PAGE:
01 of 06
A tub drain with a built-in stopper has distinct advantages over other types of drains. They are more durable and easier to maintain than pop-up stoppers that operate by linkage running through the overflow tube. And if you have an old-style tub with a rubber stopper held by a chain, a built-in stopper drain fitting will modernize your fixture.
By replacing a tub shoe for one with a stopper, you can be sure that the stopper will always be in place and operating when you need it.
EasyContinue to 2 of 6 below.
02 of 06
Tools and Materials You Will Need
Continue to 3 of 6 below.
- Tub drain converter kit for a stopper drain
- Tub drain wrench (dumbbell tool)
- Channel-type piers
- Putty knife
- Plumber's putty
03 of 06
Remove the Existing Bathtub Drain Fitting
Use the tub drain wrench to remove the existing tub shoe. First, determine which end of the wrench will fit inside the tub drain opening around the drain fitting's crosshairs. Insert the wrench into the tub drain and align it with the crosshairs, then use another wrench or channel-type pliers to rotate the drain fitting counterclockwise and loosen the fitting. It should unthread from the drain fitting below the tub.Continue to 4 of 6 below.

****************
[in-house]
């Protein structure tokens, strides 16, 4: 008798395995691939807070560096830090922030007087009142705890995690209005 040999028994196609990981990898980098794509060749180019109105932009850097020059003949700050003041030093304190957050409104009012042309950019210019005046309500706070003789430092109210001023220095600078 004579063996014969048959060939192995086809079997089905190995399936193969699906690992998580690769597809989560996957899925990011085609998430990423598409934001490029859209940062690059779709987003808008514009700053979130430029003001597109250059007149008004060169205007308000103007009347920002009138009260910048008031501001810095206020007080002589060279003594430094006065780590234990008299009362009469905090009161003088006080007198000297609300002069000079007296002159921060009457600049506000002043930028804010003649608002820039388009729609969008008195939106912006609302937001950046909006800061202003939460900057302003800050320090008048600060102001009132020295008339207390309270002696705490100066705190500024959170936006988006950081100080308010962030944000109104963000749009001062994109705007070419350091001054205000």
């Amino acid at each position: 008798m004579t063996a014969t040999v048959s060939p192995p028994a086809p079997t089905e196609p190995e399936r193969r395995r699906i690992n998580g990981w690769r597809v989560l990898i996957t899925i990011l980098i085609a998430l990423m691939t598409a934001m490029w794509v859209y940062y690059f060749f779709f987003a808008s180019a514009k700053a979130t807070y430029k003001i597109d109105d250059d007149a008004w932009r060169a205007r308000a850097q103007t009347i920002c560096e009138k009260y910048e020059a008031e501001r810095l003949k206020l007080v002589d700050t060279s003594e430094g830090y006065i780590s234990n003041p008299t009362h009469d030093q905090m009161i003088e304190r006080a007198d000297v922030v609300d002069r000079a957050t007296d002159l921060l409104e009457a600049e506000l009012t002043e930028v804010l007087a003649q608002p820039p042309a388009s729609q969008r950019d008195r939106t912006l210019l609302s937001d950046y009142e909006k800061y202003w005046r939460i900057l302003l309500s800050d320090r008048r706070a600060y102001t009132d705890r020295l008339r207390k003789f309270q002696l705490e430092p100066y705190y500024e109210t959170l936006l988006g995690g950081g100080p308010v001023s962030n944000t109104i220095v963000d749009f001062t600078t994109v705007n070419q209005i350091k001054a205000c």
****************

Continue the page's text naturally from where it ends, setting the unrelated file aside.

04 of 06
Clean the Tub Drain Opening
After removing the drain fitting, clean off the ring of plumber’s putty that surrounds the opening of the tub drain. It is best to have a clean surface to work with, so be sure to remove as much of the putty as possible. If the plumber’s putty is dried in place, you can use a non-scratch scouring pad to remove it.Continue to 5 of 6 below.
05 of 06
Determine the Drain Thread Size
A bathtub drain converter kit provides drain threads in two sizes to accommodate different tub drains. Use the old fitting to determine the size of your drain. Select the appropriate thread attachment.Continue to 6 of 6 below.
06 of 06
Install the New Tub Drain Fitting
Remove the tub stopper from the new drain fitting before continuing with the installation. Apply a generous band of plumber’s putty to the bottom of the flange on the new fitting. Insert the fitting into the bathtub drain opening, making sure to center it.
A good way to avoid cross-threading is to start tightening by hand first. When it looks like the fitting's threads have started, you can continue tightening by using the tub drain wrench. Make sure to thread the fitting into the drain plumbing carefully.
Lastly, clean off any excess plumber’s putty from around the drain fitting, then insert the stopper.